Tips & Resources

What To Do When Kids Complain, "I'm Bored":

Parents get upset when a child whines that he is bored. That statement - "I'm bored" gets a rise out of us, because we may have the mistaken belief that it is actually our job to make our children "un-bored". It isn't your responsibility to act your child's personal entertainer. Rather than suggesting-"why don't you read a book, play outside, ride your bike, call a friend, clean up your desk (Heaven forbid!)?"-to which almost every child I know will reply "That's more boring", just acknowledge the remark with a briefer "Oh" or "Oh, dear". Briefer is better, but if you can't stop there, you could say, "Well, I'm sure you'll find a way to get 'un-bored'!"

It's not helpful to criticize your child by responding in an annoyed tone: "How can you be bored when you've got so many toys, games, books?". By reacting calmly, not irritably, you're showing your child you have faith in her ability to find a way to solve her problem on her own.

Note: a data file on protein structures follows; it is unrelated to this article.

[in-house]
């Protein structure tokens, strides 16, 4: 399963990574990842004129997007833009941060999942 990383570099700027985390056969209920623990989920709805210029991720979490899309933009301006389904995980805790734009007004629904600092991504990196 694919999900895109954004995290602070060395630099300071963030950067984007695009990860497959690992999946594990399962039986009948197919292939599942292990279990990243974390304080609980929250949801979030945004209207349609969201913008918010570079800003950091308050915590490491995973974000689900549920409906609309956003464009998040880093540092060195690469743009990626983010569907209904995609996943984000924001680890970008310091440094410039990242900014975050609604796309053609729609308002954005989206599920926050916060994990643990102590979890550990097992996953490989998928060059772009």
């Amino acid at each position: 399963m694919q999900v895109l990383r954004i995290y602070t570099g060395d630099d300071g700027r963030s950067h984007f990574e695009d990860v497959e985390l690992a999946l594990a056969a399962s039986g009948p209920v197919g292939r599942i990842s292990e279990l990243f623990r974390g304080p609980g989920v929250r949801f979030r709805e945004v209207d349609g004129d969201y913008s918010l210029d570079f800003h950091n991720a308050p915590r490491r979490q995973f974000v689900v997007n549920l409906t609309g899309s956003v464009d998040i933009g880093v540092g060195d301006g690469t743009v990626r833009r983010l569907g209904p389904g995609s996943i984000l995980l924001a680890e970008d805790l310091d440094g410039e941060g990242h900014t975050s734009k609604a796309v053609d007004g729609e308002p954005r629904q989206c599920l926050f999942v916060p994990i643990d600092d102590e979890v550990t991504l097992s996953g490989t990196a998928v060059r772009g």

In our over-stressed, fast-moving society, being bored may even have its advantages. I worry about the many kids who are so over-programmed that they're never given the opportunity to simply do nothing, to daydream or to use their imagination. Be aware, however, that it is much harder for children to entertain themselves today than in previous generations. The obvious culprit is over exposure to the media. Kids who spend too much time in front of TV will have more difficulty playing by themselves or thinking creatively. They equate entertainment with sitting in front of a screen. Think of it this way. Every time you hit the "off" button on the TV, you're giving your child a gift.

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